Letters to the Editor
Readers write about US-Pakistani relations, overconsumption in America, and the flaws of some types of multiple-choice tests.
How to support stability in Pakistan and war on terror
Regarding your May 18 editorial, "As Pakistan goes, so goes a war": Pakistani President Pervez Musharraf now barely hangs onto power and seems to be in no mood to relinquish it. As a US ally, Mr. Musharraf helped capture or kill key Al Qaeda and Taliban leaders. But he also had no qualms about pampering clerics and backing hard-line political parties in order to keep popular moderate forces at bay.
As a result, "Talibanization" continues to make swift inroads in Pakistan. Prolonged periods of military rule – supported by the US – have rendered society extremely violent and unruly. This has helped turn Pakistan into a center for terrorism.
If the world is to be saved from another 9/11, then finding a transitional leader for Pakistan cannot be a solution. The US must demand that Musharraf quickly implement a true democratic order. He must allow popular exiled leaders to return and permanently end the Army's interference in politics. Otherwise, the US and the West should block all military and financial support to Pakistan.
Muhammad Azam Khan
Regarding your May 18 editorial on the US and Pakistan: As someone who was born in Pakistan and has seen the ups and downs of the relationship between Pakistan and the US, with its unimaginable consequences for Pakistan, I believe it is best for both countries to go their separate ways and find different partners.
The US has no shortage of willing partners, but Pakistan's needs are dire and its options limited. The country may not be able to deliver what the US demands, even if future leaders wholeheartedly want to. Pakistan's support for the US attack on Afghanistan did not just destroy Afghanistan; it also hurt Pakistan. Today, Pakistan needs friends that are more interested in rebuilding this nation of 160 million and less interested in seeking support for their wars.
In response to your May 18 editorial about Pakistan's President Musharraf: I liked this editorial, except for the advice that the West should "manage" a transition of power in Pakistan. Pakistan has long been subordinate to the West. This is part of the reason why democracy hasn't taken root in that country.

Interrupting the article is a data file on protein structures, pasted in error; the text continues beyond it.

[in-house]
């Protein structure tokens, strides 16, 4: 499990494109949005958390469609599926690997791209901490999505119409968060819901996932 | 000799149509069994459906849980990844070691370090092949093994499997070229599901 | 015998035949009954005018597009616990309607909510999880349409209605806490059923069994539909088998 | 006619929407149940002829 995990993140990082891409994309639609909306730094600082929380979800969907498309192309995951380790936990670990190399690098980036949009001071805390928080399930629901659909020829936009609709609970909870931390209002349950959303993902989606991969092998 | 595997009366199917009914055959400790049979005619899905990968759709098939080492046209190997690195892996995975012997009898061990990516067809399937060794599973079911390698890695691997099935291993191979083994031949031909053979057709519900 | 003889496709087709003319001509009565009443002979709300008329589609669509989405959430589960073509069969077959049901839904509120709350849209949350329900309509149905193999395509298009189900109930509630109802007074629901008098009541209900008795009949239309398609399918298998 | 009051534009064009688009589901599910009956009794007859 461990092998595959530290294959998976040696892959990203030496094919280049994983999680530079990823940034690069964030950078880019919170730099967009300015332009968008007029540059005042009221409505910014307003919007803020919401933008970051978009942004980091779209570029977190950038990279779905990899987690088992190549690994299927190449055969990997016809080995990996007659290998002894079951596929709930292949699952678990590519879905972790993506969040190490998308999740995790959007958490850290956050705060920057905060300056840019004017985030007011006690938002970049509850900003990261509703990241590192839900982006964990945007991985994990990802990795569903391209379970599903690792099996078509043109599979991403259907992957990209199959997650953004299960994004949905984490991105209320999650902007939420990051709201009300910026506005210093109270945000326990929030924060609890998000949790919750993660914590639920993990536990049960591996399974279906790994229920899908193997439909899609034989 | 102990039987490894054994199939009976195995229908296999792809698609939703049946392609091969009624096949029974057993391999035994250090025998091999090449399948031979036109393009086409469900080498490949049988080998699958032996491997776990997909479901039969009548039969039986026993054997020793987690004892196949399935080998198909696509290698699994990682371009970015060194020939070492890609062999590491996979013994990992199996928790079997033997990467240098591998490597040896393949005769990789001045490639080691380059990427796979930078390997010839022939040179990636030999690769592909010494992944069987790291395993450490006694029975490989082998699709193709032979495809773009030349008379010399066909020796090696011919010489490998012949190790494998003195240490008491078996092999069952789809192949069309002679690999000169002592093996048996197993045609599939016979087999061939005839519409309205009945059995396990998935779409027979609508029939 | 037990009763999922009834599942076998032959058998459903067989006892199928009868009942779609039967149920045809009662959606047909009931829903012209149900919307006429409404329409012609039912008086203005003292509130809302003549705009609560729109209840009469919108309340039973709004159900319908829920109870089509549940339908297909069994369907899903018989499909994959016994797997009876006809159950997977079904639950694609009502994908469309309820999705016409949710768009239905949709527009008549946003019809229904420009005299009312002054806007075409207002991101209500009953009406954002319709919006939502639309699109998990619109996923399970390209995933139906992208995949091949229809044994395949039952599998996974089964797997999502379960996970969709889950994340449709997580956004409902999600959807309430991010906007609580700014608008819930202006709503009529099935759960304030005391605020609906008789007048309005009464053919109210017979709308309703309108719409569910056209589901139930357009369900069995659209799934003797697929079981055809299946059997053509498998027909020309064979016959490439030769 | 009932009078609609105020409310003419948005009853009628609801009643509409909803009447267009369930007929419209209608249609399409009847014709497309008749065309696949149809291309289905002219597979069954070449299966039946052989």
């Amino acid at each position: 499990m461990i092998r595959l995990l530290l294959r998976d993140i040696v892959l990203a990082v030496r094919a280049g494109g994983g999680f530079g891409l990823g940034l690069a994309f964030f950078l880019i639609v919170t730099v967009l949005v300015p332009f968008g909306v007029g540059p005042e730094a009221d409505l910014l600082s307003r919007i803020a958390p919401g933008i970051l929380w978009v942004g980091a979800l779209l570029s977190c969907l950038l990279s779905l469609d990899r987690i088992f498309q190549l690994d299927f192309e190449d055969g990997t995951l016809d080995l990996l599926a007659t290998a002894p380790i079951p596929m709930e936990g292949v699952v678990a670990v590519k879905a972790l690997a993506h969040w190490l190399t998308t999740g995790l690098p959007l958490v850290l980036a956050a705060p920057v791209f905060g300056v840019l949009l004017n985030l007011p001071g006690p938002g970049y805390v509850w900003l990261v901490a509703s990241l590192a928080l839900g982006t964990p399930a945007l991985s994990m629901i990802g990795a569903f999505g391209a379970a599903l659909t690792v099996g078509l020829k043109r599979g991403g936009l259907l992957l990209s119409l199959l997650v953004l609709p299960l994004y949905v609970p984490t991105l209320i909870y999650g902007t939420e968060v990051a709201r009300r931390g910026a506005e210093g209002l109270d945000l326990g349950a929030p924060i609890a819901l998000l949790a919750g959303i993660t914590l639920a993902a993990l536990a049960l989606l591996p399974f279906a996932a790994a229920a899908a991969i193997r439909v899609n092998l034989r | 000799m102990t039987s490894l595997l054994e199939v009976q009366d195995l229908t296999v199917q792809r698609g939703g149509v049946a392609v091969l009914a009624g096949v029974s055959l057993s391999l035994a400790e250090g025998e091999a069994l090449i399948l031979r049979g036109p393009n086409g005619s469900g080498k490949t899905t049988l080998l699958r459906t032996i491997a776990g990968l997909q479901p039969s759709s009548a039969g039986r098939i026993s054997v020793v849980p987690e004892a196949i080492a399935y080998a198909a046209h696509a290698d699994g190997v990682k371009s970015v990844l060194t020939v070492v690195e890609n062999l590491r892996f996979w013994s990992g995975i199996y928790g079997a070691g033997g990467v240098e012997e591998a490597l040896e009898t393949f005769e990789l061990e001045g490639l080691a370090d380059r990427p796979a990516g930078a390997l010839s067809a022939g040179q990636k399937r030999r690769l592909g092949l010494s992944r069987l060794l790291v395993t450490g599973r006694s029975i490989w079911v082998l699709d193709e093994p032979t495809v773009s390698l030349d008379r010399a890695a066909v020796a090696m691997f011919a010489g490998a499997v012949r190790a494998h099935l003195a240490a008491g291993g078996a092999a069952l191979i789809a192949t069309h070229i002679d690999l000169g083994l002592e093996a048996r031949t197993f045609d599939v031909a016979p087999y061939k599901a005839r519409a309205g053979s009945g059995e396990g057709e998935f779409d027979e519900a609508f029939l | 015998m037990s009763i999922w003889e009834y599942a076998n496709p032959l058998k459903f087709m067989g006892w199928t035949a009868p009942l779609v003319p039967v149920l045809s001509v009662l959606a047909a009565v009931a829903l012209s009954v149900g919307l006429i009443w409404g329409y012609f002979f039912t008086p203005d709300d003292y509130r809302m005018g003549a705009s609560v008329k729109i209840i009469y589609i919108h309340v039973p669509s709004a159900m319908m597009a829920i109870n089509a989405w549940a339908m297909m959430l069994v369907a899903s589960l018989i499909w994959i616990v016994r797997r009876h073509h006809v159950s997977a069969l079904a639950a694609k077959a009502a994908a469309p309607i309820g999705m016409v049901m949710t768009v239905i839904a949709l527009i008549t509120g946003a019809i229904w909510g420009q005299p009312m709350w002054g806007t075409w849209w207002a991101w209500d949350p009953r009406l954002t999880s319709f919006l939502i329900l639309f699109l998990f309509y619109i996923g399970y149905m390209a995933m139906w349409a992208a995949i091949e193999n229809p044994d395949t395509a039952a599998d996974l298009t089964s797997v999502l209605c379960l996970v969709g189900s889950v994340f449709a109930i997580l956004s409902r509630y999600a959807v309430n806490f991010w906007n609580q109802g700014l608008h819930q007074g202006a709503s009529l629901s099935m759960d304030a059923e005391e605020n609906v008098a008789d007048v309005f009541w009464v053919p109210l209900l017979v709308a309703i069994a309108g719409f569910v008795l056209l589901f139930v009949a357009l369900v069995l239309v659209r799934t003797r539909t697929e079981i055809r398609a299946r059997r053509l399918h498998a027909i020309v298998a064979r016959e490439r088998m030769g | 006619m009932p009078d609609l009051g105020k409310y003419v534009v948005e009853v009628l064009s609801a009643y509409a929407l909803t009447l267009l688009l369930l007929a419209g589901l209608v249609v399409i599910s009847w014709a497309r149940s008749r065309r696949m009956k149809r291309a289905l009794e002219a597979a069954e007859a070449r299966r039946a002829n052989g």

The West would do well if it allowed the people of Pakistan to choose their form of government. Enough of "managing" Pakistan. Let that country manage itself. The real danger is that Pakistan may follow the footsteps of other countries that the West has "managed" – Iraq, Somalia, Haiti, and Liberia, for example.
In response to your May 18 editorial about how the US should deal with Pakistan: I think your editorial makes too much of a failed turf war that was started by the opposition under the guise of defending Chief Justice Mohammed Iftikhar Chaudhry.
Unfortunately, they have politicized the matter and sought to overthrow the government under the pretense of an attack on the independence of the judiciary. Having lived in Karachi for 56 years, I would say that we expected violence to occur. Both the government and the opposition were armed, and neither side was willing to step back.
But since the incident, Karachi has resumed its business and is back to normal. What happened is history, and it certainly is not going to bring down President Pervez Musharraf.
Fazal Habib Curmally
Consumption eats into happiness
In response to Jeffrey Shaffer's May 18 Opinion column, "For American consumers, how much is enough?": Mr. Shaffer asks, "How much is enough?"
Here are two more thoughts to consider before buying another "must-have" item: "If I own it, am I willing to take care of it?" and, "Do I have to own it to enjoy it?"
As my husband and I prepare to move and pick through 40 years of accumulated things, we seriously consider these questions, plus one more: "Are we willing to move it?"
So far, the answers to these three questions have usually been, "No, no, and no."
Depoe Bay, Ore.
Regarding Jeffrey Shaffer's May 18 Opinion column on consumerism in America: My 6-year-old son wants a Game Boy. However, I am vehemently opposed to buying one for him. It is a waste of money. My son could be doing better things – he could be playing outside, reading books, cleaning his room, playing with his train set (and learning about geography at the same time), or playing his guitar.
And last but not least, how much is enough? My son has all kinds of toys, plays on our computer, watches TV, and watches movies.
Maybe I'm just a spoilsport, but as an affluent American, I feel strongly that my child should know that he lives better than probably 98 percent of the rest of the world. He has to understand that some kids in this world are starving to death while our society is reckless and wasteful and outrageously materialistic.
Correct tests, then test students
In response to the May 17 article, "US students aren't history whizzes, but they're improving": The Department of Education should retrain its testmakers, and rescore the answers that eighth-graders gave to the question quoted in this article about why the Declaration of Independence was written.
It is quite possible that more than the 28 percent of students stated did answer correctly, since more than one of the multiple-choice answers given is correct. First, the document was written to appeal to other countries for help in fighting Britain. Second, it was also written to explain why the colonies were breaking away from Britain.
This example of the kind of multiple-choice tests that schoolchildren have to suffer through is one reason why kids are dropping out of school. Make sure the teachers know what they're teaching, and make sure that multiple-choice tests have only one correct answer – if that's the way we're going to evaluate students' mastery of a subject.
San Carlos, Calif.
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